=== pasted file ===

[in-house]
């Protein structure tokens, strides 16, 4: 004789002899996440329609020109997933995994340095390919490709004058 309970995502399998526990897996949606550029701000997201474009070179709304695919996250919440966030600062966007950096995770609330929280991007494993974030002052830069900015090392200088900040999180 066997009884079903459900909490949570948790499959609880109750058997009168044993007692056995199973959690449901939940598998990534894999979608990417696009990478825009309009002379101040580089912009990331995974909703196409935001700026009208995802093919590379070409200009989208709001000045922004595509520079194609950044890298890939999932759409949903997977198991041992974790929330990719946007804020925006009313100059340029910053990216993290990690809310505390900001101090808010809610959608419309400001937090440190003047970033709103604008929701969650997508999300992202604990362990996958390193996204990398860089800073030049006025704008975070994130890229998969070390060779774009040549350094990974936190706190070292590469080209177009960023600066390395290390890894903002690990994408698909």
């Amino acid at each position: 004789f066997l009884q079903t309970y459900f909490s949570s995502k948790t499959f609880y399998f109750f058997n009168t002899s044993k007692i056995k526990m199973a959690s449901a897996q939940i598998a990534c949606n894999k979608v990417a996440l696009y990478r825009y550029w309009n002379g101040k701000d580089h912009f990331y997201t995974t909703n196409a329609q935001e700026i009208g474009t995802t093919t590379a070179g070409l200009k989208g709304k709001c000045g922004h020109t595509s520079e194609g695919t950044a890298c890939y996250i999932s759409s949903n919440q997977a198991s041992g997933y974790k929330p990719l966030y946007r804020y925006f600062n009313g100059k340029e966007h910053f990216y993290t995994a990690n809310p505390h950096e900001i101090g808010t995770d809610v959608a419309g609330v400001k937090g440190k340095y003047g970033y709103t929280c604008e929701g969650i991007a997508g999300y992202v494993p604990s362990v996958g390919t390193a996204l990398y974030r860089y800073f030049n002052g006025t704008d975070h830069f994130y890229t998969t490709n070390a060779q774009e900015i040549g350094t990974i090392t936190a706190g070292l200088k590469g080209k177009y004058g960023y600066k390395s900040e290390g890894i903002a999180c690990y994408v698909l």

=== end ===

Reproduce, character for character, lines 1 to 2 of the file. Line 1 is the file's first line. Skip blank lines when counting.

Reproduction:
[in-house]
């Protein structure tokens, strides 16, 4: 004789002899996440329609020109997933995994340095390919490709004058 309970995502399998526990897996949606550029701000997201474009070179709304695919996250919440966030600062966007950096995770609330929280991007494993974030002052830069900015090392200088900040999180 066997009884079903459900909490949570948790499959609880109750058997009168044993007692056995199973959690449901939940598998990534894999979608990417696009990478825009309009002379101040580089912009990331995974909703196409935001700026009208995802093919590379070409200009989208709001000045922004595509520079194609950044890298890939999932759409949903997977198991041992974790929330990719946007804020925006009313100059340029910053990216993290990690809310505390900001101090808010809610959608419309400001937090440190003047970033709103604008929701969650997508999300992202604990362990996958390193996204990398860089800073030049006025704008975070994130890229998969070390060779774009040549350094990974936190706190070292590469080209177009960023600066390395290390890894903002690990994408698909």